Importance: Antidepressant use may be associated with reduced levels of several proinflammatory cytokines suggested to be involved with the development of severe COVID-19. An association between the use of selective serotonin reuptake inhibitors (SSRIs)-specifically fluoxetine hydrochloride and fluvoxamine maleate-with decreased mortality among patients with COVID-19 has been reported in recent studies; however, these studies had limited power due to their small size. Objective: To investigate the association of SSRIs with outcomes in patients with COVID-19 by analyzing electronic health records (EHRs). Design, Setting, and Participants: This retrospective cohort study used propensity score matching by demographic characteristics, comorbidities, and medication indication to compare SSRI-treated patients with matched control patients not treated with SSRIs within a large EHR database representing a diverse population of 83 584 patients diagnosed with COVID-19 from January to September 2020 and with a duration of follow-up of as long as 8 months in 87 health care centers across the US. Exposures: Selective serotonin reuptake inhibitors and specifically (1) fluoxetine, (2) fluoxetine or fluvoxamine, and (3) other SSRIs (ie, not fluoxetine or fluvoxamine). Main Outcomes and Measures: Death. Results: A total of 3401 adult patients with COVID-19 prescribed SSRIs (2033 women [59.8%]; mean [SD] age, 63.8 [18.1] years) were identified, with 470 receiving fluoxetine only (280 women [59.6%]; mean [SD] age, 58.5 [18.1] years), 481 receiving fluoxetine or fluvoxamine (285 women [59.3%]; mean [SD] age, 58.7 [18.0] years), and 2898 receiving other SSRIs (1733 women [59.8%]; mean [SD] age, 64.7 [18.0] years) within a defined time frame. When compared with matched untreated control patients, relative risk (RR) of mortality was reduced among patients prescribed any SSRI (497 of 3401 [14.6%] vs 1130 of 6802 [16.6%]; RR, 0.92 [95% CI, 0.85-0.99]; adjusted P = .03); fluoxetine (46 of 470 [9.8%] vs 937 of 7050 [13.3%]; RR, 0.72 [95% CI, 0.54-0.97]; adjusted P = .03); and fluoxetine or fluvoxamine (48 of 481 [10.0%] vs 956 of 7215 [13.3%]; RR, 0.74 [95% CI, 0.55-0.99]; adjusted P = .04). The association between receiving any SSRI that is not fluoxetine or fluvoxamine and risk of death was not statistically significant (447 of 2898 [15.4%] vs 1474 of 8694 [17.0%]; RR, 0.92 [95% CI, 0.84-1.00]; adjusted P = .06). Conclusions and Relevance: These results support evidence that SSRIs may be associated with reduced severity of COVID-19 reflected in the reduced RR of mortality. Further research and randomized clinical trials are needed to elucidate the effect of SSRIs generally, or more specifically of fluoxetine and fluvoxamine, on the severity of COVID-19 outcomes.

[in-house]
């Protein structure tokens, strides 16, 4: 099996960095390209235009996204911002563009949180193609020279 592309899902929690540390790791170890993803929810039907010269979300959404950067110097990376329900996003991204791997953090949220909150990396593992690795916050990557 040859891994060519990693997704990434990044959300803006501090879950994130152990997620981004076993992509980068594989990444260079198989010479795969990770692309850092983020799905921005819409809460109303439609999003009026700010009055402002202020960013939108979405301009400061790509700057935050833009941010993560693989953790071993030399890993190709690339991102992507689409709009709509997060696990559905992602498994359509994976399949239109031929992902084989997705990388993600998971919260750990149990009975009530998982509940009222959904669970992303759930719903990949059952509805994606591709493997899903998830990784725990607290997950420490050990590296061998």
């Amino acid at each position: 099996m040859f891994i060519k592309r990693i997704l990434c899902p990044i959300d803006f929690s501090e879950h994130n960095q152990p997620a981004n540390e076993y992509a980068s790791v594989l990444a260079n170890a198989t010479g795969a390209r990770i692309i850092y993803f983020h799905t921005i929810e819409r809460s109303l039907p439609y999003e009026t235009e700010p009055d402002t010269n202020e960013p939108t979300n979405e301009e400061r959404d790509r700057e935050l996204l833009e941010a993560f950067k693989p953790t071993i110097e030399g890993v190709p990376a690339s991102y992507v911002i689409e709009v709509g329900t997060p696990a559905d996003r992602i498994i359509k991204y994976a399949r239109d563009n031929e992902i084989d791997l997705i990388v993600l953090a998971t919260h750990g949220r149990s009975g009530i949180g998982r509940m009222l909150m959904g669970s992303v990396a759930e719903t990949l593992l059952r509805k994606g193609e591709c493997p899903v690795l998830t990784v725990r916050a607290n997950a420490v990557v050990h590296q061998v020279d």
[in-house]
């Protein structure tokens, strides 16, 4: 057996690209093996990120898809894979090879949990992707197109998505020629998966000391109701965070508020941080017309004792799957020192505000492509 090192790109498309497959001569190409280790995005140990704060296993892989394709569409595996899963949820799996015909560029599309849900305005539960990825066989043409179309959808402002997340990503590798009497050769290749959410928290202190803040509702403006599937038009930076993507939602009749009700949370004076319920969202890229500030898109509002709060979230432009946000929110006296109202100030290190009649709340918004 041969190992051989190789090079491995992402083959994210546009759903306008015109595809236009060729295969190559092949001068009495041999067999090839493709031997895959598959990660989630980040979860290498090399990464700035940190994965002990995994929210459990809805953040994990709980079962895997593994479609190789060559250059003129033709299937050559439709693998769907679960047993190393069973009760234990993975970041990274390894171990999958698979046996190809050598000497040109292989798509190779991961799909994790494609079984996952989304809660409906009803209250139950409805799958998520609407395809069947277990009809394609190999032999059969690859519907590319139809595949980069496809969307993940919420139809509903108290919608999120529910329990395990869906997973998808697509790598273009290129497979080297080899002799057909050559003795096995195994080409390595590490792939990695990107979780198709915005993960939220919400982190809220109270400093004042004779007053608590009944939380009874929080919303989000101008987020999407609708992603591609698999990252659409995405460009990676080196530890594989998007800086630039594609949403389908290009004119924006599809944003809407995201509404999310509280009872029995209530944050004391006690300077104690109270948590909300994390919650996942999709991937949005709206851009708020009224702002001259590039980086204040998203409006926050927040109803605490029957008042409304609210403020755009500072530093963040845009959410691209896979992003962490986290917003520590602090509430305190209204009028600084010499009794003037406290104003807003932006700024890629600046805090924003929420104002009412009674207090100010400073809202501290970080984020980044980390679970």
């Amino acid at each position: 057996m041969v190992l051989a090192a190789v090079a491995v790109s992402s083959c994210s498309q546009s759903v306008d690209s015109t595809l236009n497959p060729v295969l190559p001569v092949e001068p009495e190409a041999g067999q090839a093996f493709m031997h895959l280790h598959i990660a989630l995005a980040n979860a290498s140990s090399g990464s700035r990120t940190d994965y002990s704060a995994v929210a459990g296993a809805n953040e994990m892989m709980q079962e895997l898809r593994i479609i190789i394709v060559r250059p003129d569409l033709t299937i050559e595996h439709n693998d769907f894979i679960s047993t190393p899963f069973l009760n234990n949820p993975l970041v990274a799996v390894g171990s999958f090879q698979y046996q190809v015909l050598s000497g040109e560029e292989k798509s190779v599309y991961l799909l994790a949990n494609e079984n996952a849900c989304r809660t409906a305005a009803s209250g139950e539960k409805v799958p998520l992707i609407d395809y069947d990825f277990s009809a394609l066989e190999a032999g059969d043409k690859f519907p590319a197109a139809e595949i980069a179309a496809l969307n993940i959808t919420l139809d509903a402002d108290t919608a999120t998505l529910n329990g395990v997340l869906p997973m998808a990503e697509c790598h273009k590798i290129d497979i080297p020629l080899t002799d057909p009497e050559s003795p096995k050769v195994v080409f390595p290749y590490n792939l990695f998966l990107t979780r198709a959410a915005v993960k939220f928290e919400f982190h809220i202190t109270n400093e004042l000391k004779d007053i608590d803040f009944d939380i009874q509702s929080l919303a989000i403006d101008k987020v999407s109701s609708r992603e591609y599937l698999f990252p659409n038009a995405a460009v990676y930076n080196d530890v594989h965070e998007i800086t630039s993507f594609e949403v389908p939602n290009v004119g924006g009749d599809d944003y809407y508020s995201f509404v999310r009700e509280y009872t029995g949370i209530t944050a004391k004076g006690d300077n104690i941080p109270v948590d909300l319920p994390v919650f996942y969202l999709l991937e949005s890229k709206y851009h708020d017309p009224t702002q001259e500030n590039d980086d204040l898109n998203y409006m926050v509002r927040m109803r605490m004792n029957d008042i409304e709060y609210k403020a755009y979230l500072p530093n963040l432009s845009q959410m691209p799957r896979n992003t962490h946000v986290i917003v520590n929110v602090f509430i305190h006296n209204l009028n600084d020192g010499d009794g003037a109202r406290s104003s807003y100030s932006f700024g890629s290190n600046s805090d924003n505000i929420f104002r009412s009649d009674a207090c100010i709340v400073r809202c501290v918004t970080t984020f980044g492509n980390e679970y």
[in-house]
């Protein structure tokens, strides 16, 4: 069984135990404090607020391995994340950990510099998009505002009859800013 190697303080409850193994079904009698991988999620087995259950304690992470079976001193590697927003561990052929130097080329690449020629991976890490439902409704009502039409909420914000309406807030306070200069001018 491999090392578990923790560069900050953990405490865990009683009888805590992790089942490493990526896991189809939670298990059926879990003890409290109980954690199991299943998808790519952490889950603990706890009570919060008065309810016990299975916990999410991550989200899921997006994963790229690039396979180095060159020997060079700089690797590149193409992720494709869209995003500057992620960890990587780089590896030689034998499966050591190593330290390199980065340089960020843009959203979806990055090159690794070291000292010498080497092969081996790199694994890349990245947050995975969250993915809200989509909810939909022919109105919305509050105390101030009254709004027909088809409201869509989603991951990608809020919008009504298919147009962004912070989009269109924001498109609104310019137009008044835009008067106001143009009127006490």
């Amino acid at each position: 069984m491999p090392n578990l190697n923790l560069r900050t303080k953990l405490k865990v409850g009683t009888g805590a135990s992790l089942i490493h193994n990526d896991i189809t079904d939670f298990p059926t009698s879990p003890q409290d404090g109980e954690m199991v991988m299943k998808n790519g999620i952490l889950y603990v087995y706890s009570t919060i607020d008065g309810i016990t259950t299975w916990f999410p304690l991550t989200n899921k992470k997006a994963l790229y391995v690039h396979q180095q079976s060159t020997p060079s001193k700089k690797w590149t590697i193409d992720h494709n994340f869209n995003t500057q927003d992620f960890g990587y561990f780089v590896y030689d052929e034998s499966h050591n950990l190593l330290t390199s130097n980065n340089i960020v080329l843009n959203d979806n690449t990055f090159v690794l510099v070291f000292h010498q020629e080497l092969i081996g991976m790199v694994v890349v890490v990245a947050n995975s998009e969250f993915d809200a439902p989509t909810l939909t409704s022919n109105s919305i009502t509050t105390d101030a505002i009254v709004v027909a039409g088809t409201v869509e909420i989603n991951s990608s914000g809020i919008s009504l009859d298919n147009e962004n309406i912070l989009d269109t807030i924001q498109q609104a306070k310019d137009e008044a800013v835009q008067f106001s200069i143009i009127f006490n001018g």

Subject(s)
Antidepressive Agents , COVID-19/mortality , Fluoxetine , Fluvoxamine , Serotonin Uptake Inhibitors , Severity of Illness Index , Adult , Aged , Antidepressive Agents/pharmacology , COVID-19/metabolism , Citalopram/pharmacology , Cytokines/metabolism , Female , Fluoxetine/pharmacology , Fluvoxamine/pharmacology , Humans , Male , Middle Aged , Prescription Drugs , Retrospective Studies , Risk , SARS-CoV-2 , Serotonin Uptake Inhibitors/pharmacology , Sertraline , United States
3.
Sci Rep ; 11(1): 5890, 2021 03 15.
Article in English | MEDLINE | ID: covidwho-1387466

ABSTRACT